Do you sleep with animals?
No, I don’t mean people who, you know, do wild and crazy things in bed.
I am talking about actual animals: dogs, cats, bunnies, guinea pigs and maybe — bear with me — Vietnamese pot-bellied pigs.
Every few years, new research reveals that human-animal co-sleeping is either a) medically fraught; b) emotionally fulfilling; or c) a confirmation of your mother’s fears that she will never have grandchildren, because what man in his right mind is going to share a bed with you and your damn Bernedoodle?
As someone who has always had boundary issues with my pets, it never occurred to me not to allow them into my bed. My Poppy is a nearly 3-year-old golden retriever, and when I tell you that I sleep with her, what I really mean is that she deigns to sleep with me.
Most nights she starts out on the hardwood floor and ends up at the foot of my bed. Sometimes, in the morning, I flip around so my head is at the foot of the bed and try to spoon with her. At 80 pounds, she is a solid and satisfying creature to wrap my arms around. She only tolerates this contact as long as I rub her belly. Otherwise, like my ex-husband, she’s not super cuddly.
I do, however, sleep better knowing that Poppy is nearby. Her barking warns me of squirrels messing around outside and malevolent tree limbs that brush against my windows in a storm. If an intruder were ever to break in at night, Poppy’s enthusiastic greeting and her habit of flopping onto her back to demand a belly rub might trip him and buy me a few minutes to call 911.
It’s surprising how much time has been spent studying what happens when humans sleep with pets.
Two primary areas draw the interest of researchers: the medical risks involved in bringing a four-legged creature into bed, and the effect that the practice has on our sleep.
Medical downsides can be considerable, if rare.
Pets can bring dust and pollen into bed, which may aggravate allergies and asthma. In 2011, the Centers for Disease Control and Prevention published a disturbing paper, “Zoonoses in the Bedroom,” by two California doctors who surveyed medical literature. (Zoonoses are diseases that animals spread to people.) They compiled a medical encyclopedia’s worth of icky pathogens that have infected people, albeit rarely.
What I learned from reading this disturbing paper is that it’s probably better not to let your pets lick your mouth or any tear in your skin. But mostly, at least in the U.S., sleeping with pets won’t make you sick as long as your pet is healthy, clean and properly treated for fleas and ticks.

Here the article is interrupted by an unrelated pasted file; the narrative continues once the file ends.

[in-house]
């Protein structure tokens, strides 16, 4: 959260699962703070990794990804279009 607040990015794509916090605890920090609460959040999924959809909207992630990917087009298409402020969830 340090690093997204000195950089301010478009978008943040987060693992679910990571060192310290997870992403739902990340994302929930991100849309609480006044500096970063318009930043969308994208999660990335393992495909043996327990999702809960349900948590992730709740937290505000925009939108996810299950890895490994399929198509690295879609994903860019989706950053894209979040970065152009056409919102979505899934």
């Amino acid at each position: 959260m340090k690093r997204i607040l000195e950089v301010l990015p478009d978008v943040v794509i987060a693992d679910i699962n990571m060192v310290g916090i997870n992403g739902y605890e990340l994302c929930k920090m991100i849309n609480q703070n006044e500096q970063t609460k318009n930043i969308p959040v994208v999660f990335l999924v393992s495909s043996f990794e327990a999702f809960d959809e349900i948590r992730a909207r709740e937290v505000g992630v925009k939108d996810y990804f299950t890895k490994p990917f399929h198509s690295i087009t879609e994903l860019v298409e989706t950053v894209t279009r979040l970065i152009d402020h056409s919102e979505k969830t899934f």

As far as I can tell, no one has studied whether it’s dangerous for the pets to sleep with humans. But I can tell you from experience that things did not turn out well for the small guinea pig my little sister brought into her bed and rolled onto in her sleep when we were kids.
As for the impact on sleep quality, there is almost too much research to take in, and much of it is contradictory.
In the 2011 paper “Human-Animal Co-Sleeping: An Actigraphy-Based Assessment of Dogs’ Impacts on Women’s Nighttime Movements,” researchers found that when dogs move around in bed, they cause people to move around in bed, but that people “rarely” reported that their dogs disrupted their sleep.
In 2021, researchers at the Pediatric Public Health Psychology Lab at Montreal’s Concordia University found that about a third of pet-owning children sleep with their pets, and that the children’s sleep does not seem to be adversely impacted.
A variation on that theme was explored the same year in Australia, where researchers looked at the sleep quality of adolescents who slumber with their pets and discovered that pets didn’t have much of an effect because adolescents generally don’t sleep well in the first place.
Last year, the scientific clearinghouse that publishes the journal Human-Animal Interactions released the results of an American study examining whether there was a correlation between pet ownership, sleep quality and sleep disorders. Multivariable logistic regression models — ahem — looked at sleep-quality issues including snoring, snorting, trouble falling or staying asleep, waking up midsleep or too early, feeling unrested, and leg jerks and cramps, among other things.
“Our results,” wrote the researchers, “indicated that having a dog was associated with greater odds of having a sleep disorder and having trouble sleeping. Having a cat was associated with greater odds of having leg jerks.” (I reached out to one of that paper’s authors to get some clarity on “leg jerks,” but did not hear back by deadline.)
A few years ago, when I still owned two cats, I do not recall my legs jerking during sleep. I do recall, however, that Camille frequently stood on my chest staring at me like a hungry vulture as I slept, and Patches often curled up on my pillow and licked my hair.
Some professionals advise just keeping pets out of the bedroom at night altogether. Are they serious? Just try locking your codependent pet out for the night. See how well you sleep with a furry bundle howling in the hallway or hurling itself at your door.